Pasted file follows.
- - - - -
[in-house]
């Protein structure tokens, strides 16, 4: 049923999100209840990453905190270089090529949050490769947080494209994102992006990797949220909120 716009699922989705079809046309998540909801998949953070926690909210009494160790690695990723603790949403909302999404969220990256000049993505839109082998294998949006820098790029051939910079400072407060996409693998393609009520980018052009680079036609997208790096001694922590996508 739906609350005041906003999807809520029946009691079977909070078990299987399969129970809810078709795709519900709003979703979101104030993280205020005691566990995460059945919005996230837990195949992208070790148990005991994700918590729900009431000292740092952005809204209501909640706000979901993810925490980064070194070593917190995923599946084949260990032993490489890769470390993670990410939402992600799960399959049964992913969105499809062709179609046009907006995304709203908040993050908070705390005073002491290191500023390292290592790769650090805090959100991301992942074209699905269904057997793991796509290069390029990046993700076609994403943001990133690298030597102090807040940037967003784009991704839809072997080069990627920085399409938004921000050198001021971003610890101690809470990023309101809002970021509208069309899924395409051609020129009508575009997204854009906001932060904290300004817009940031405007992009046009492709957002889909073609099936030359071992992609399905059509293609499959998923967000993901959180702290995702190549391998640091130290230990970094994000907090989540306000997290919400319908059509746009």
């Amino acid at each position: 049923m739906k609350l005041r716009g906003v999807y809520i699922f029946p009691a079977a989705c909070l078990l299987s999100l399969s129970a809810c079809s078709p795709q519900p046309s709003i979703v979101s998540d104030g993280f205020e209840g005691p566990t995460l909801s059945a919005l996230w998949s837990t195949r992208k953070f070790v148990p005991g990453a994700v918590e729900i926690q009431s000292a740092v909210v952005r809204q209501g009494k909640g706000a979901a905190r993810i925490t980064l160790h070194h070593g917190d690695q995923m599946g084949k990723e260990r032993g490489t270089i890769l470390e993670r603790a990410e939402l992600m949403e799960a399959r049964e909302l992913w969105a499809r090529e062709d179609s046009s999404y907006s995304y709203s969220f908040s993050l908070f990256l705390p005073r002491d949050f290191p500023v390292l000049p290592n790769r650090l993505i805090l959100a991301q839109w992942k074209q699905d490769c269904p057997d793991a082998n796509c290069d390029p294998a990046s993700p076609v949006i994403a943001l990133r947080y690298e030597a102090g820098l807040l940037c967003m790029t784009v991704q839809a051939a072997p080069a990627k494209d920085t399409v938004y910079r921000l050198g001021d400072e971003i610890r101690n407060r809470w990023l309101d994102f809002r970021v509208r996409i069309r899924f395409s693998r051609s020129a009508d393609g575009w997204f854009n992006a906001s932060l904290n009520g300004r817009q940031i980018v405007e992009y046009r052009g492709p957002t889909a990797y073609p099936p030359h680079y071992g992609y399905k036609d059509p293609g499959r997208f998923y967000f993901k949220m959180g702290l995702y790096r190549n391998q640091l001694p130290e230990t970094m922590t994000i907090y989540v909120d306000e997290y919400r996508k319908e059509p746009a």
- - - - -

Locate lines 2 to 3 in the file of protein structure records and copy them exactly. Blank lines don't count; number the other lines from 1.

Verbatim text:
């Protein structure tokens, strides 16, 4: 049923999100209840990453905190270089090529949050490769947080494209994102992006990797949220909120 716009699922989705079809046309998540909801998949953070926690909210009494160790690695990723603790949403909302999404969220990256000049993505839109082998294998949006820098790029051939910079400072407060996409693998393609009520980018052009680079036609997208790096001694922590996508 739906609350005041906003999807809520029946009691079977909070078990299987399969129970809810078709795709519900709003979703979101104030993280205020005691566990995460059945919005996230837990195949992208070790148990005991994700918590729900009431000292740092952005809204209501909640706000979901993810925490980064070194070593917190995923599946084949260990032993490489890769470390993670990410939402992600799960399959049964992913969105499809062709179609046009907006995304709203908040993050908070705390005073002491290191500023390292290592790769650090805090959100991301992942074209699905269904057997793991796509290069390029990046993700076609994403943001990133690298030597102090807040940037967003784009991704839809072997080069990627920085399409938004921000050198001021971003610890101690809470990023309101809002970021509208069309899924395409051609020129009508575009997204854009906001932060904290300004817009940031405007992009046009492709957002889909073609099936030359071992992609399905059509293609499959998923967000993901959180702290995702190549391998640091130290230990970094994000907090989540306000997290919400319908059509746009």
């Amino acid at each position: 049923m739906k609350l005041r716009g906003v999807y809520i699922f029946p009691a079977a989705c909070l078990l299987s999100l399969s129970a809810c079809s078709p795709q519900p046309s709003i979703v979101s998540d104030g993280f205020e209840g005691p566990t995460l909801s059945a919005l996230w998949s837990t195949r992208k953070f070790v148990p005991g990453a994700v918590e729900i926690q009431s000292a740092v909210v952005r809204q209501g009494k909640g706000a979901a905190r993810i925490t980064l160790h070194h070593g917190d690695q995923m599946g084949k990723e260990r032993g490489t270089i890769l470390e993670r603790a990410e939402l992600m949403e799960a399959r049964e909302l992913w969105a499809r090529e062709d179609s046009s999404y907006s995304y709203s969220f908040s993050l908070f990256l705390p005073r002491d949050f290191p500023v390292l000049p290592n790769r650090l993505i805090l959100a991301q839109w992942k074209q699905d490769c269904p057997d793991a082998n796509c290069d390029p294998a990046s993700p076609v949006i994403a943001l990133r947080y690298e030597a102090g820098l807040l940037c967003m790029t784009v991704q839809a051939a072997p080069a990627k494209d920085t399409v938004y910079r921000l050198g001021d400072e971003i610890r101690n407060r809470w990023l309101d994102f809002r970021v509208r996409i069309r899924f395409s693998r051609s020129a009508d393609g575009w997204f854009n992006a906001s932060l904290n009520g300004r817009q940031i980018v405007e992009y046009r052009g492709p957002t889909a990797y073609p099936p030359h680079y071992g992609y399905k036609d059509p293609g499959r997208f998923y967000f993901k949220m959180g702290l995702y790096r190549n391998q640091l001694p130290e230990t970094m922590t994000i907090y989540v909120d306000e997290y919400r996508k319908e059509p746009a």